Filiation and Child protection

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Filiation is an inherent quality in the person. It is a natural fact transformed into a juridical, immutable and inalienable fact by the law.

Filiation is complexity.

Even if filiation rests on blood ties (carnal procreation or endogenous medically assisted reproduction), it is also based on a sociological truth (adoption, exogenous medically assisted reproduction, possession of status).

Even if the law recognizes equal filiations, it still refuses to recognize some others: adulterine children yesterday, children born of an incestuous relationship and children of homosexual couples today and it denies the parenting stemmed from these filiations.

Approaching filiation implies approaching identity and personality shaping and affective ties. Juridically speaking, a filiation is as name, a parental authority, a food claim right, an inheritance vocation. In a word, filiation balanced a whole part of society.

Nowadays, filiation towards one of the parents can still have to be judicially established, but a litigation of a different nature exists: the birth is often wished, even planed and gladly welcomed, the parents, far from rejecting their child, can fight over his filiation.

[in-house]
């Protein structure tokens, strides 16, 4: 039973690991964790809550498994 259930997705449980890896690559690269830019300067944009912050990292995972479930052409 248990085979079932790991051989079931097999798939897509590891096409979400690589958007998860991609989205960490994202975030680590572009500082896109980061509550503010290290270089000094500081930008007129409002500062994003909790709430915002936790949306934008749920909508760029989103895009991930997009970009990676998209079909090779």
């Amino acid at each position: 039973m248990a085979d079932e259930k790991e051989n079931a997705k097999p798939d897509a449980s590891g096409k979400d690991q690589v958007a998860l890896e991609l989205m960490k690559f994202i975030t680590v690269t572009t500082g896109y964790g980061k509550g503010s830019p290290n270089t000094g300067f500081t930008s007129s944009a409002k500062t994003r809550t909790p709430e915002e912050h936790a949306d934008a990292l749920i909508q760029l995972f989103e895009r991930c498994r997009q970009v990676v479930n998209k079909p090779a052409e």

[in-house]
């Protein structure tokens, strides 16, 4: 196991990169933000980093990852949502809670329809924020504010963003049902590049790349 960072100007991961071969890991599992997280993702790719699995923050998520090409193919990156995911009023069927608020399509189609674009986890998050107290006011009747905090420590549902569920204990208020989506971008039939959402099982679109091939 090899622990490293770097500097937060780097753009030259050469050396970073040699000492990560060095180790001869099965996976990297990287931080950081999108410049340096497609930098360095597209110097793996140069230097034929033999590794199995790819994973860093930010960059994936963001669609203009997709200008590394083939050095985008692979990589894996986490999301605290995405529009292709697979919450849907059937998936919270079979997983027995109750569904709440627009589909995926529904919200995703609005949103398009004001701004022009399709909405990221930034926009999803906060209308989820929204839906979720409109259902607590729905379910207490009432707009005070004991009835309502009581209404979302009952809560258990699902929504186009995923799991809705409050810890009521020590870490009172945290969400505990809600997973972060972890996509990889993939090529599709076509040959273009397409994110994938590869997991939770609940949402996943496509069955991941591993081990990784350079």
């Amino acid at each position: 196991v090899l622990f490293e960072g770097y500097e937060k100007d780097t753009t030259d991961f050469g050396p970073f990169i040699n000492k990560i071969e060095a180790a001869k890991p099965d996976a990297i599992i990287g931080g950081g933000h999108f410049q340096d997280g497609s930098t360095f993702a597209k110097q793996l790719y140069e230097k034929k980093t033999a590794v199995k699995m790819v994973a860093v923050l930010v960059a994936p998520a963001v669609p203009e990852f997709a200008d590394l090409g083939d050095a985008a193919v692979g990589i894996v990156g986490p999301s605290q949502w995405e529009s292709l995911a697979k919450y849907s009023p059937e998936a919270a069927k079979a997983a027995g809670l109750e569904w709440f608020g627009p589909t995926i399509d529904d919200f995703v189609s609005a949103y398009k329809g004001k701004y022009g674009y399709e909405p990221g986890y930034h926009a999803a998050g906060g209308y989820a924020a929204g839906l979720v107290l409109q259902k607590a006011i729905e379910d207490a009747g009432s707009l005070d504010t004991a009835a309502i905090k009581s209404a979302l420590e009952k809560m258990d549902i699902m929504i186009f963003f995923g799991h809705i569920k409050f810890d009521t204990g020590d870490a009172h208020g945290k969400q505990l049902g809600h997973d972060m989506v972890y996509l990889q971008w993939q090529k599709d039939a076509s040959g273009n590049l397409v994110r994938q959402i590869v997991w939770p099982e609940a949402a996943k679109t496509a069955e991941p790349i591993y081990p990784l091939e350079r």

A filiation conflict appears when the maternity or the paternity of a child is claimed by two women or two men. It then belongs to the Judge to solve the conflict and to establish judicially the filiation. His decision is often based on the genetic truth, revealed by a maternity or paternity test.

Mrs. Elisabeth ROUSSET, member of the Bar of Hauts-de-Seine, assists you to implement these delicate procedures taken before the Tribunal de Grande Instance (≈ Crown Court).

There are also children whose filiation is established indisputably but who have to be protected against a parent who obviously endanger their security, health or morality either by maltreatment, or by usual and excessive consumption of alcoholic beverages or drug addiction, or by a notorious misconduct or criminal activities, or by lack of care or want of guidance. It is then advisable to ask for the withdrawal of parental authority.

Moreover, a parent can put his child in a third party’s care, for a limited period, because of work requirement which keeps him away from the child or because of illness. The formalization of a parental authority delegation can be considered.

Mrs. Elisabeth ROUSSET, member of the Bar of Hauts-de-Seine, makes herself available for advising you about the opportunity of undertaking these procedures and representing you.

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